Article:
"The priest was young and seemed tired, not because of what had happened that night but because of something that had been wearing him down for years."
-Roberto Bolaño, 2666 (Translated by Natasha Wimmer)

"But I was weary of myself, and weary of my lonely rooms; and I did my own errands, for no better reason than that it was something to do." -Wilkie Collins, Armadale

"The re-beginning of one's life, at the re-beginning of every day, has always been something weary and hopeless to me for years past." -Wilkie Collins, Armadale

"'"I felt weary, weary, done up, as if I hadn't had one hour's sleep since the day I was born."'" -Joseph Conrad, Lord Jim

"Oh, cold world — I have grown so weary of you and all your horrible bathrooms."
-Elizabeth Gilbert, Eat, Pray, Love

"…And so I dream of going back to be.
It's when I'm weary of considerations,
And life is too much like a pathless wood…" -Robert Frost, "Birches"

On Sadness #14

"His sadness was of the kind that is patient and without hope." -William Maxwell, So Long, See You Tomorrow

Two Years

"It is a curious thing, the death of a loved one. We all know that our time in this world is limited, and that eventually all of us will end up underneath some sheet, never to wake up. And yet it is always a surprise when it happens to someone we know. It is like walking up the stairs to your bedroom in the dark, and thinking there is one more stair than there is. Your foot falls down, through the air, and there is a sickly moment of dark surprise as you try and readjust the way you thought of things." -Lemony Snicket, The Reptile Room

"…And if along with these should come
          The man I held as half-divine;
          Should strike a sudden hand in mind,
And ask a thousand things of home;

And I should tell him all my pain,
          And how my life had drooped of late,
          And he should sorrow o'er my state
And marvel what possessed my brain;

And I perceived no touch of change,
          No hint of death in all his frame,
          But found him all in all the same,
I should not feel it to be strange." -Alfred, Lord Tennyson, "In Memoriam A.H.H.: 14"

Bosola: Doth not death fright you?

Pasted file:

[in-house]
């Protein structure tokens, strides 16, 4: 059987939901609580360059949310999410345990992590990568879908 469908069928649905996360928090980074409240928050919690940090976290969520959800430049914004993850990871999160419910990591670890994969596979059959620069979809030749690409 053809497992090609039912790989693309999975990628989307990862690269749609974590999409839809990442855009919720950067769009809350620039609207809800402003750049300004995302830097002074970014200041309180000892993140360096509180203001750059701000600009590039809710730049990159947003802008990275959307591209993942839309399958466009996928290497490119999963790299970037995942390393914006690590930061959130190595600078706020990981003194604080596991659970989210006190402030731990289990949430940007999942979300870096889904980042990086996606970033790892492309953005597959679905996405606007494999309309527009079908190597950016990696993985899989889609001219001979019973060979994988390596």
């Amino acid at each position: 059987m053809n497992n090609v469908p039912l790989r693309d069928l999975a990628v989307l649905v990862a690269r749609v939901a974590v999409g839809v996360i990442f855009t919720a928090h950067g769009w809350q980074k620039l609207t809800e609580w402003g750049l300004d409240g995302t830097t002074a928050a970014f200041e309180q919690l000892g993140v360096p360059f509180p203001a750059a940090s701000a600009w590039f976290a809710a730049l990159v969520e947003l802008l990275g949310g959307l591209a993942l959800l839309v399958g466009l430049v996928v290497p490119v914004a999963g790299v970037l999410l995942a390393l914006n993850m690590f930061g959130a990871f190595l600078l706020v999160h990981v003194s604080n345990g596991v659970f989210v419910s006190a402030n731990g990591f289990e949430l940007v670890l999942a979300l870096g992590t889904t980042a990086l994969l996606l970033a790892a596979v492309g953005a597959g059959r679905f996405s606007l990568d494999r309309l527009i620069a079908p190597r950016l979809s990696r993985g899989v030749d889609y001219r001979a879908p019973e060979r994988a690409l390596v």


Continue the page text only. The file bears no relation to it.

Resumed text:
Duchess: Who would be afraid on 't,
Knowing to meet such excellent company
in th' other world? -John Webster, The Duchess of Malfi

Random Musing
I think of you often so it's still very strange to realize another whole year has passed. Rest in peace Erica.

Emily Byrd Starr's Dichotomy of Living

"Emily came downstairs laggingly, feeling that all the colour and music had somehow gone out of life, and that it stretched before her in unbroken greyness. Ten minutes later she was encompassed by rainbows and the desert of her future had blossomed like the rose." -L.M. Montgomery, Emily Climbs

"'There are times when I hate life. Other times again when I love it fiercely with an agonized realization of how beautiful it is — or might be…'" -L.M. Montgomery, Emily's Quest

"'There! I feel better for that little outburst of discontent. It has ejected something from my system. I know that into everybody's life must come some days of depression and discouragement when all things in life seem to lose savour. The sunniest day has its clouds; but one must not forget that the sun is there all the time.
How easy it is to be a philosopher — on paper!'" -L.M. Montgomery, Emily's Quest

"'Life never seems the same to me as it used to. Something is gone. I am not unhappy. But life seems a sort of negative affair. I enjoy it on the whole and have many beautiful moments. I have success — at least a sort of success — in growing measure and a keen appreciation of all the world and the times offer for delight and interest. But underneath it all is the haunting sense of emptiness.'" -L.M. Montgomery, Emily's Quest

On Friendship #31

"…and although I didn't have the words for it then, I knew that our real friendship, the heady love that comes of mystery, had ended. We spoke to each other at school, still, but with the polite reserve I heard in my mother's voice when she chatted with strangers." -Liza Kleinman, "What Went Wrong"

On Love #38

"'It's not enough, then, just to love.'" -Joanne Greenberg, I Never Promised You a Rose Garden

What Goodbye Feels Like

"…Goodbye, goodbye.
Nothing left
after the initial
blast but

some echo like this.
Only the faded
pieces of paper
etc." -Robert Creeley, "Some Afternoon"